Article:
Samsung And LG 55-Inch 3D TVs - A Comparison Review

Published: 21st March 2012
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When LG announced its Infinia 55LW6500 55-Inch Cinema 3D HDTV and included four pairs of passive 3D glasses, one had to figure that this new large-screen high-definition television was going to be just another one of the large crowd of passive-eyeglass 3D receivers that would never compete with the likes of Samsung UN55D8000 55-Inch 1080p, but it does.

The LG Infinia 55LW6500 55-Inch Cinema, for example, is just as sophisticated as the Samsung UN55D8000, but there are some major differences in how they get to the same place.

Indeed, the LG Infinia is probably the more sophisticated of the two receivers because it solves problems without the need for active shutter glasses, which, until you study the technology behind the LG Infinia, seems better. However, once you look at the LG infinia, you realize that it is quite a receiver that really can use passive-eyeglasses.

Let's look at the science of depth perception and 3D first. Normally, your left eye and your right eye perceive the same image from slightly different vantage points. It may only be a difference of five degrees per eye, but when you look at an image and close one of your eyes, you see it slightly differently than when you close your other eye and see the same image.

The brain - nature's greatest computer - does the summing and subtracting so that you have depth perception of 3D. In other words, your brain and the way your eyes perceive a scene - at slightly different angles - gives you depth.

In today's top smart eyeglass receivers, such as the Samsung, you are provided with two pairs of shuttered eyeglasses. Each eyepiece shutter is supposed to totally shutdown for a specific period of time - at 240 Hz each eye actually receives four images for each eye and the shutter is supposed to close for two of the image periods that the shutter is open for the other eye. And, when the first eye is finished, the second shutter opens and presents you with its image while the first is shut down.

Some people claim this encourages crosstalk as you are supposed to be able to the first image even while the second is displaying. Frankly, we've never seen that and then some claim they see flicker on their peripheral vision. Again it's something we've never experienced.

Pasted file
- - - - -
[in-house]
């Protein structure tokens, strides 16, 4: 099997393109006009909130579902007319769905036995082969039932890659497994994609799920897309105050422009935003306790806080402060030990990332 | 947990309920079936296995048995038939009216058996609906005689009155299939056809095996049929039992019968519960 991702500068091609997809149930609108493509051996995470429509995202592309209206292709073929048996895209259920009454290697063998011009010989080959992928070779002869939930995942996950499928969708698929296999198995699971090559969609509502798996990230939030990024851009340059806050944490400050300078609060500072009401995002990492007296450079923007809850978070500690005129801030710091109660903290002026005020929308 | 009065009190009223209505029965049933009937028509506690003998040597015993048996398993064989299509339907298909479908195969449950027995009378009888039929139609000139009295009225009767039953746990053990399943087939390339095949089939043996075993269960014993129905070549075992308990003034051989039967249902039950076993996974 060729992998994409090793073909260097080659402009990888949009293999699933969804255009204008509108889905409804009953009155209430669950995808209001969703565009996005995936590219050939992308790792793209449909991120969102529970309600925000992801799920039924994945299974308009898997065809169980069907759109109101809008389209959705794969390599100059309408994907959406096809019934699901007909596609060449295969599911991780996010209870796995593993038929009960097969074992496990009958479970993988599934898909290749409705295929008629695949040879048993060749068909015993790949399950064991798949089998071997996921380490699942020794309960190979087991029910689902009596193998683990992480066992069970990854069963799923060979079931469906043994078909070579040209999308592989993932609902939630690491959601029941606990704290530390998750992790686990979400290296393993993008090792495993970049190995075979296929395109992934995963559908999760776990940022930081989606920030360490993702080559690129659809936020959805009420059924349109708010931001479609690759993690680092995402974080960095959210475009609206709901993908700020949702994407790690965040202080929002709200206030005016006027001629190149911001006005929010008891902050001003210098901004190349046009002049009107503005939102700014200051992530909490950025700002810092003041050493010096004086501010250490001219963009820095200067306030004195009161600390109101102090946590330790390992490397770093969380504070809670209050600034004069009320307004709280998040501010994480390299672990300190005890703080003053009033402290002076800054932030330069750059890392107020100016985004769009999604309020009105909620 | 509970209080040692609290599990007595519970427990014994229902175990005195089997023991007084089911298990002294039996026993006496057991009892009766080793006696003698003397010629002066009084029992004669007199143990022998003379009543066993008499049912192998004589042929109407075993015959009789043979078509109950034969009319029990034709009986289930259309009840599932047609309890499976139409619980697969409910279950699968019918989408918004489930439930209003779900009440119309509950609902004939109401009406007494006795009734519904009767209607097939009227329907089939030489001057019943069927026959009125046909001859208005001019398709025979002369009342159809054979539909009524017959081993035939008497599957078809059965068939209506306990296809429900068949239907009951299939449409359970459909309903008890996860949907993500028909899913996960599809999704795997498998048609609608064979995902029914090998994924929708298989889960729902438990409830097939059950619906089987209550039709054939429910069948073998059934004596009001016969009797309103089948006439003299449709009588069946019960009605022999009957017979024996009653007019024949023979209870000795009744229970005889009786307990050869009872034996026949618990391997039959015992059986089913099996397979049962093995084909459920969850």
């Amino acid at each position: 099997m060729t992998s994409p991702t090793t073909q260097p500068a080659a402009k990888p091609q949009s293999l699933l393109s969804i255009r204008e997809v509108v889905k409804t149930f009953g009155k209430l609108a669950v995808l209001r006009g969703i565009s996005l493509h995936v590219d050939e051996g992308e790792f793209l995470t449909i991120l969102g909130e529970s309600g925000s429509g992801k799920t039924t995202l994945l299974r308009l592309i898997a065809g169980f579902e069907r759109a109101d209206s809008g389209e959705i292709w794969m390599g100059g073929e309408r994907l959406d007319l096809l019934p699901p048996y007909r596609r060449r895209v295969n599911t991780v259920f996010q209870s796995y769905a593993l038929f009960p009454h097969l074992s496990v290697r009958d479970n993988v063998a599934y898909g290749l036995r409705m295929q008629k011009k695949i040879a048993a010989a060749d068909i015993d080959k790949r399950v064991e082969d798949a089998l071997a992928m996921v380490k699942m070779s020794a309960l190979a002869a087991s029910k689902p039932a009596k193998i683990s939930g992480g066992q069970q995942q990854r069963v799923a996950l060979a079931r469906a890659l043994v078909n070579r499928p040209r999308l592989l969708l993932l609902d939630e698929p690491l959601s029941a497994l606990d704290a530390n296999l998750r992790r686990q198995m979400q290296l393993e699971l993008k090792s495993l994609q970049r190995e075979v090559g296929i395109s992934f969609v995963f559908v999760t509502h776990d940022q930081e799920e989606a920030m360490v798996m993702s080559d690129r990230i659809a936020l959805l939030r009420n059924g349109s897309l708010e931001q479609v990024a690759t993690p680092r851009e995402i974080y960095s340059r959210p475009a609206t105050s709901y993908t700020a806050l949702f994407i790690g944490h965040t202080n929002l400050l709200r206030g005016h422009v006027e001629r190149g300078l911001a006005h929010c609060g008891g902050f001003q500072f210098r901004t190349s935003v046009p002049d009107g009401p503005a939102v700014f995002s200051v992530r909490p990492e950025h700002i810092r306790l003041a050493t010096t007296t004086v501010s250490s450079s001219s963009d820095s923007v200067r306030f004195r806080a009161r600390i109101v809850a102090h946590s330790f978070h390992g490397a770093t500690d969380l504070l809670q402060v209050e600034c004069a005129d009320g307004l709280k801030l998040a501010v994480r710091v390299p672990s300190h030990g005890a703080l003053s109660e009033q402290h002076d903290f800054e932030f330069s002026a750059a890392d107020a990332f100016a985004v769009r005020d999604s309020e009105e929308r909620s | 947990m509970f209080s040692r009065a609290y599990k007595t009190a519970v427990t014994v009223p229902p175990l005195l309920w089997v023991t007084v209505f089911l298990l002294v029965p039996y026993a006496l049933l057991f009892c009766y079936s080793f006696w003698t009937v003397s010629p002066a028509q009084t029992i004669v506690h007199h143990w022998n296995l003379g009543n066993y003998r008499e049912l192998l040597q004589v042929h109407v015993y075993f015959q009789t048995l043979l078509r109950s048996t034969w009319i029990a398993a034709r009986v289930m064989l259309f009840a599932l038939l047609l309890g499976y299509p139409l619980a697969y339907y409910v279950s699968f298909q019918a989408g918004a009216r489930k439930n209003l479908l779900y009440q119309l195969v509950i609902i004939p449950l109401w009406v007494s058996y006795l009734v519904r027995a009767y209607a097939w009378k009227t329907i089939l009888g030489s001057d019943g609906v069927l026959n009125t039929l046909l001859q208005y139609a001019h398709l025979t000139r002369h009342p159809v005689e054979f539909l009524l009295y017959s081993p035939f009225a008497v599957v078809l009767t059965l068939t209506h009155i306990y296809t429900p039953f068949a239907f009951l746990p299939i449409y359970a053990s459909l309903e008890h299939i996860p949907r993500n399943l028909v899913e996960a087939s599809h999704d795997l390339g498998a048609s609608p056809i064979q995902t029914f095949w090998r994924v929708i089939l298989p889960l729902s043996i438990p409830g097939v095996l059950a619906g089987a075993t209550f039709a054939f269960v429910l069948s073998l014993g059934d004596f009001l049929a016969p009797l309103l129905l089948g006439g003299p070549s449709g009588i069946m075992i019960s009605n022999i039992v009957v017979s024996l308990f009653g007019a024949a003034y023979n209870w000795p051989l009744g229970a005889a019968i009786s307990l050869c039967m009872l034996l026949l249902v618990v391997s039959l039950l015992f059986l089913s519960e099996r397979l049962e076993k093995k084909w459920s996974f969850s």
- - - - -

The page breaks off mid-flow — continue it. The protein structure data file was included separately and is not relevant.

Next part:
However with the LG Infinia you may never have to think about active shutter technology again. The Infinia uses an active technology but rather than placing it in the glasses which also must synchronize with the Samsung, using Bluetooth technology, the LG uses the screen in place of the eyeglasses.

Using thin film technology, the LG fakes your eyes into thinking they are actually seeing 3D images by using two thin film pages set between the glass at the front of the picture tube in the Infinia and the outer glass. To give the feeling and impression of 3D, thin film images - one for each eye that is changed at the same resolution rate as active glasses - 240 Hz - is slipped onto the screen. It is keyed to the colors on one side of the passive eyeglasses so that you only see one image. The next image is changed the same way, and is keyed to the other color so, again, you only see one image. This eliminates crosstalk, ghosting and other problems associated with both active and passive eyeglasses. It is a most interesting use of technology, one that should be used by others and will likely be because you don't have to invest in expensive active glasses and batteries that also need a sync signal. All you need is the passive glasses, which have been perfected over the last couple of years and you're ready to go.

Feature for feature, the Samsung and LG are on a par. Both are network-centric, in that they are capable of recognizing and using WiFi 802.11 b/g/n hotspots, as well as hardwired networking. Each also has HDMI ports so they can not only hook up HDMI-capable devices such as blu-ray players and high-definition audio players, but they can also function as the center of a a home theater system as they can sync up to Dolby surround sound.

About the biggest difference you will find in the LG versus the Samsung is that while the Samsung uses a keyboard-style device for system control, the LG uses a simple Smart tuner. Actually an infrared controller, the Smart system is easy to use with the LG. For example, when it first comes on, the LG has a row of icons at the bottom that allow you to access and control various features. Plus, the screen presents you with Wizards with which you can change settings easily by simply pressing the home key to access the feature you want and then then Enter key to make the change. You press Home again and you're done. Like the Samsung, there is a wide range of apps available for the LG and it is easy to find them and change the task bar at the bottom of the screen.

The LG screen also adjusts the brightness to the brightness of the room, another nice feature. On the whole, each system is equally capable the only difference, really, is in how you make the changes.

More info: LG-Versus-Samsung-TV

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